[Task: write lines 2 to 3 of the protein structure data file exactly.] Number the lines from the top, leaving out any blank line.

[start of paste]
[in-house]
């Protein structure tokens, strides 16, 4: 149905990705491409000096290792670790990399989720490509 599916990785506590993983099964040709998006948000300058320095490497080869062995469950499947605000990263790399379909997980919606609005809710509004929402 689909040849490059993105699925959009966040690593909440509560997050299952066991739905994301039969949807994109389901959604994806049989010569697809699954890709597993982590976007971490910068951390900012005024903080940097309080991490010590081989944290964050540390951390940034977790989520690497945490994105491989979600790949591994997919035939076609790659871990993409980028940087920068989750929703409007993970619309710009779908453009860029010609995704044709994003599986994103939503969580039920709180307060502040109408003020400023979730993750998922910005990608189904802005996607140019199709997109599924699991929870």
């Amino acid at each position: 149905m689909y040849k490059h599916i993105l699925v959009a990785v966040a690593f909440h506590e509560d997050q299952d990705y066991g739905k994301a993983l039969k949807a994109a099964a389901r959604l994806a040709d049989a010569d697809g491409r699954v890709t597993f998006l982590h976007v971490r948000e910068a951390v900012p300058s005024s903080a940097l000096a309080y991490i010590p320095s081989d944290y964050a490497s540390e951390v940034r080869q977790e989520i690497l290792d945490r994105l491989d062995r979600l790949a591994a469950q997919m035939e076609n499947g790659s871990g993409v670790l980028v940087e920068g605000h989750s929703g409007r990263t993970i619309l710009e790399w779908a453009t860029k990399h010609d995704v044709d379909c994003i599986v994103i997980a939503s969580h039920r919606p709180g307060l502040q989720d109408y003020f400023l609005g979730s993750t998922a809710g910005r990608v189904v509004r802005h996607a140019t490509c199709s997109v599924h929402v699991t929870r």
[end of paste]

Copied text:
């Protein structure tokens, strides 16, 4: 149905990705491409000096290792670790990399989720490509 599916990785506590993983099964040709998006948000300058320095490497080869062995469950499947605000990263790399379909997980919606609005809710509004929402 689909040849490059993105699925959009966040690593909440509560997050299952066991739905994301039969949807994109389901959604994806049989010569697809699954890709597993982590976007971490910068951390900012005024903080940097309080991490010590081989944290964050540390951390940034977790989520690497945490994105491989979600790949591994997919035939076609790659871990993409980028940087920068989750929703409007993970619309710009779908453009860029010609995704044709994003599986994103939503969580039920709180307060502040109408003020400023979730993750998922910005990608189904802005996607140019199709997109599924699991929870």
């Amino acid at each position: 149905m689909y040849k490059h599916i993105l699925v959009a990785v966040a690593f909440h506590e509560d997050q299952d990705y066991g739905k994301a993983l039969k949807a994109a099964a389901r959604l994806a040709d049989a010569d697809g491409r699954v890709t597993f998006l982590h976007v971490r948000e910068a951390v900012p300058s005024s903080a940097l000096a309080y991490i010590p320095s081989d944290y964050a490497s540390e951390v940034r080869q977790e989520i690497l290792d945490r994105l491989d062995r979600l790949a591994a469950q997919m035939e076609n499947g790659s871990g993409v670790l980028v940087e920068g605000h989750s929703g409007r990263t993970i619309l710009e790399w779908a453009t860029k990399h010609d995704v044709d379909c994003i599986v994103i997980a939503s969580h039920r919606p709180g307060l502040q989720d109408y003020f400023l609005g979730s993750t998922a809710g910005r990608v189904v509004r802005h996607a140019t490509c199709s997109v599924h929402v699991t929870r």